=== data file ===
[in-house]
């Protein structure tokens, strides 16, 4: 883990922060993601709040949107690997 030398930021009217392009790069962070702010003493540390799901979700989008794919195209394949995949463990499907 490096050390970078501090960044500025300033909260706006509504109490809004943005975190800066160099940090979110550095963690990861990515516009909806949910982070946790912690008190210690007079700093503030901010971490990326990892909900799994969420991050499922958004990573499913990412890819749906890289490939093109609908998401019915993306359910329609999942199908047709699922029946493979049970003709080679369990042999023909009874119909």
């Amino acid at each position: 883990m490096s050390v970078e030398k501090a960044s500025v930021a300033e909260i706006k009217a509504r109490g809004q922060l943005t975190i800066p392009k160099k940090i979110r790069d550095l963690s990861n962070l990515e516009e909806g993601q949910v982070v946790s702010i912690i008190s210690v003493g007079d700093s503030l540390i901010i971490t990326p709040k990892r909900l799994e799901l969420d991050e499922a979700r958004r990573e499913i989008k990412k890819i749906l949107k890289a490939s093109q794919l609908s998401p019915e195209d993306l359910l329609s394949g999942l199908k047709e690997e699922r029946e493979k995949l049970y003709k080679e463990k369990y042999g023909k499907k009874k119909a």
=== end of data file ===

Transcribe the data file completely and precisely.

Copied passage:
[in-house]
């Protein structure tokens, strides 16, 4: 883990922060993601709040949107690997 030398930021009217392009790069962070702010003493540390799901979700989008794919195209394949995949463990499907 490096050390970078501090960044500025300033909260706006509504109490809004943005975190800066160099940090979110550095963690990861990515516009909806949910982070946790912690008190210690007079700093503030901010971490990326990892909900799994969420991050499922958004990573499913990412890819749906890289490939093109609908998401019915993306359910329609999942199908047709699922029946493979049970003709080679369990042999023909009874119909």
């Amino acid at each position: 883990m490096s050390v970078e030398k501090a960044s500025v930021a300033e909260i706006k009217a509504r109490g809004q922060l943005t975190i800066p392009k160099k940090i979110r790069d550095l963690s990861n962070l990515e516009e909806g993601q949910v982070v946790s702010i912690i008190s210690v003493g007079d700093s503030l540390i901010i971490t990326p709040k990892r909900l799994e799901l969420d991050e499922a979700r958004r990573e499913i989008k990412k890819i749906l949107k890289a490939s093109q794919l609908s998401p019915e195209d993306l359910l329609s394949g999942l199908k047709e690997e699922r029946e493979k995949l049970y003709k080679e463990k369990y042999g023909k499907k009874k119909a």